The Use of Offer and Acceptance and their Commissive Implication in the Sulha Tribunal


  •  Ali Odeh Hammoud Alidmat    
  •  Mohamed Ayed Ayassrah    

Abstract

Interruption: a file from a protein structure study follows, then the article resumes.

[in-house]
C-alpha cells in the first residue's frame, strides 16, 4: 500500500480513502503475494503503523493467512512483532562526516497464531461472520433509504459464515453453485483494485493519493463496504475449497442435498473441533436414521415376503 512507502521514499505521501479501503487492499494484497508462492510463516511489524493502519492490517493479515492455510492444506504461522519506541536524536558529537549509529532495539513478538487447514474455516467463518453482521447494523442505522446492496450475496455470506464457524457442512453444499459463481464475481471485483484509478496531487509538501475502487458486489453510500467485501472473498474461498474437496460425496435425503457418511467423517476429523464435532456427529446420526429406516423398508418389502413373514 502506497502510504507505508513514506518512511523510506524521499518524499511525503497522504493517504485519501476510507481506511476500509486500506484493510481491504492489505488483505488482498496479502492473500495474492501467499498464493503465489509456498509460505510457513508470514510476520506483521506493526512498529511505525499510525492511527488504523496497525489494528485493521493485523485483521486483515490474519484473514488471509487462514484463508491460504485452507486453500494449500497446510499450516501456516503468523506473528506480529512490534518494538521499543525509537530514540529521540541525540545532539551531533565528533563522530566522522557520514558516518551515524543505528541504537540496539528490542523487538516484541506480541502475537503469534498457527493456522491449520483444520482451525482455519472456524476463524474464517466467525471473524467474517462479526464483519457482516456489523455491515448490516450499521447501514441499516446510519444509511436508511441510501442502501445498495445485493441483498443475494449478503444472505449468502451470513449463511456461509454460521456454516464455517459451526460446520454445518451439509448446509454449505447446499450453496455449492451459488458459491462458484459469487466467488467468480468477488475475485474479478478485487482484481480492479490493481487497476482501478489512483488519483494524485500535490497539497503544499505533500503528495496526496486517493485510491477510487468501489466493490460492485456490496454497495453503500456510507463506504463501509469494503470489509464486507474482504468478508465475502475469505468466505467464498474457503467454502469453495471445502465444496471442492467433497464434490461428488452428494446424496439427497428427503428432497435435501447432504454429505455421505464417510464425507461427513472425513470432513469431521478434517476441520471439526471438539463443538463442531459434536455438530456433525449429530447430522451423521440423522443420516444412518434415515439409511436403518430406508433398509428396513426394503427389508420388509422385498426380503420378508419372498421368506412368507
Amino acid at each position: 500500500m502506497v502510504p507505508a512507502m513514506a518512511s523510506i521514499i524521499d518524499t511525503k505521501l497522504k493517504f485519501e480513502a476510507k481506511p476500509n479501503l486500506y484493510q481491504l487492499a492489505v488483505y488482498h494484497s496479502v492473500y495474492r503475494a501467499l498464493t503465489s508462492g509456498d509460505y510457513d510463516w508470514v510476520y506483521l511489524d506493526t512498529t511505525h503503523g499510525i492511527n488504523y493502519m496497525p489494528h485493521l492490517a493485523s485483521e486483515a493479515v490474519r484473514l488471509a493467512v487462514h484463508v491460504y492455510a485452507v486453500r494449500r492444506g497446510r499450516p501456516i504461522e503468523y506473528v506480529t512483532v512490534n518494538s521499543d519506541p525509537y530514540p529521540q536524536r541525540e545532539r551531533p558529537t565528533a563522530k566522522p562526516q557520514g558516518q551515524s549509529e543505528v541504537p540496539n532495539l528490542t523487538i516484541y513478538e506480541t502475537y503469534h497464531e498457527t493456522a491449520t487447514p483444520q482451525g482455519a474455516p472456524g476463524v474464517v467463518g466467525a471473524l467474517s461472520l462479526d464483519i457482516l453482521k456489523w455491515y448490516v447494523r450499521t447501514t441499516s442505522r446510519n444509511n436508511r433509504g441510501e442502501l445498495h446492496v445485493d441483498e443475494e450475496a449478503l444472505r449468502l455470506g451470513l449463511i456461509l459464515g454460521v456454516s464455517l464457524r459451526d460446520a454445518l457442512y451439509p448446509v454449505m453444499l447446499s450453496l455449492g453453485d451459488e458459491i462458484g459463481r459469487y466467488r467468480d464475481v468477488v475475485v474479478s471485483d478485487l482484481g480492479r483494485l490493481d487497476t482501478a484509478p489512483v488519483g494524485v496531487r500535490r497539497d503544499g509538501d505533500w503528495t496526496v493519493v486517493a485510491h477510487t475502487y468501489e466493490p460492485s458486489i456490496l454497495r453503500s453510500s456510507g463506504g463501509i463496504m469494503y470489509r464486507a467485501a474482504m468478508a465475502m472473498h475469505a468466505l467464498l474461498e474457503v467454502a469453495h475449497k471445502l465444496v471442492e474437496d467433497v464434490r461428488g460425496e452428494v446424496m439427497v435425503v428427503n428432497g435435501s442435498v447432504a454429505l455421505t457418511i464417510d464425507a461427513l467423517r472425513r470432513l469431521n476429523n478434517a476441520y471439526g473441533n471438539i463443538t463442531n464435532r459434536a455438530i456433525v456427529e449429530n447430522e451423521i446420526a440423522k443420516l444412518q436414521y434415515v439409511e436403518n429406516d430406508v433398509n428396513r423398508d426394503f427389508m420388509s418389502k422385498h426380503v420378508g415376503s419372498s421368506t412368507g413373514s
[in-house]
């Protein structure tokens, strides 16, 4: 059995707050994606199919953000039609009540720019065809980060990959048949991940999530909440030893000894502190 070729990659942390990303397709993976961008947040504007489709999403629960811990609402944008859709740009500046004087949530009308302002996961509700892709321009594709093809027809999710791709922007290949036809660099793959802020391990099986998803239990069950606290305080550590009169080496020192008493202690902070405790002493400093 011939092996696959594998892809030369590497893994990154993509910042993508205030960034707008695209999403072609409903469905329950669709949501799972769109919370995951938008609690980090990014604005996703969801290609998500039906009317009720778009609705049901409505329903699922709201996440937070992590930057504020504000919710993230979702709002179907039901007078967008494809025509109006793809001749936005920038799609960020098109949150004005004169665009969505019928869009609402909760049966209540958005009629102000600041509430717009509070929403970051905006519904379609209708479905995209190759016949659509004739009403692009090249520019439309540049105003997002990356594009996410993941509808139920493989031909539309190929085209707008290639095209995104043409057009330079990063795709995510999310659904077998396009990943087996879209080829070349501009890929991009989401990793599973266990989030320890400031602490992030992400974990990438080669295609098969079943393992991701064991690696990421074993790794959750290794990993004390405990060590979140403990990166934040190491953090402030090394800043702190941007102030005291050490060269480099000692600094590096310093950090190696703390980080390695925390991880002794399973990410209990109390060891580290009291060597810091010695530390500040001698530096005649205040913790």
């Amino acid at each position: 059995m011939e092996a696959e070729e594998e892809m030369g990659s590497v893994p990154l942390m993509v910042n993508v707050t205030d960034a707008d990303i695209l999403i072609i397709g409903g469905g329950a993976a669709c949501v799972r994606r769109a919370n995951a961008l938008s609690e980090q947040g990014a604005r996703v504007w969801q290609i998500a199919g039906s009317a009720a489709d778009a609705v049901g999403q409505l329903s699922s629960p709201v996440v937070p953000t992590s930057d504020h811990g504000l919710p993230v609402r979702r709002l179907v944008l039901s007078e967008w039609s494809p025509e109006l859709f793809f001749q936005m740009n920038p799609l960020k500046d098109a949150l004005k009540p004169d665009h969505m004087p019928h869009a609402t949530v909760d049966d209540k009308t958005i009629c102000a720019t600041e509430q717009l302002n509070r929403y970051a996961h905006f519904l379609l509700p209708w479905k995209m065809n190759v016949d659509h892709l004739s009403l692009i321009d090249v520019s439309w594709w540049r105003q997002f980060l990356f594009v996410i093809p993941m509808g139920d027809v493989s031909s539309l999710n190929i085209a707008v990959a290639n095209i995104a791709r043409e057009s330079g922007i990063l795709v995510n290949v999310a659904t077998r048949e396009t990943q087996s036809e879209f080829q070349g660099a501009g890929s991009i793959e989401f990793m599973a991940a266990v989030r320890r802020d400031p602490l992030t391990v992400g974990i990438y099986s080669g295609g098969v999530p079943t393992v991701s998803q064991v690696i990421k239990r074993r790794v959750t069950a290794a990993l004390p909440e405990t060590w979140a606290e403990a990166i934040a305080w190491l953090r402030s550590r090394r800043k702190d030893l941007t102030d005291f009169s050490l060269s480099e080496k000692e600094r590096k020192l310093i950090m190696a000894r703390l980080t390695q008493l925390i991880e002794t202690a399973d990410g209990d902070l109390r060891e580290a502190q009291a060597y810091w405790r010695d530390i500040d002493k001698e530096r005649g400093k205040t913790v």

This article focuses on the analysis of enactment of speech acts of offer and acceptance and their commissive effects in carrying out Sulha informal legal processes. Sulha is a method of resolving disputes used in the Middle East. These processes of Sulha are understood to operate within traditions set by communities that use the process in solving disputes. Just as formal legal processes, the success of a Sulha process is dependent on legal performative of a language used to carry out Sulha tribunals. This is based on the fact that it is through language that informal legal acts are enacted. The study is grounded on the Jordanian Bedouin dialect used in conducting Sulha tribunals whose translation equivalences are given in English. Data are collected through audio-recording which is backed up with note-taking. The audio-recorded data are then played back to identify the speech acts of offer and acceptance. The identified acts of offer and acceptance are then analyzed within the framework of Searle’s (1979) classification of speech acts. In terms of methodology, the study adopts descriptive research design whereby the speech acts of offer and acceptance are described as they occur in the legal discourses used in the informal legal process, Sulha.



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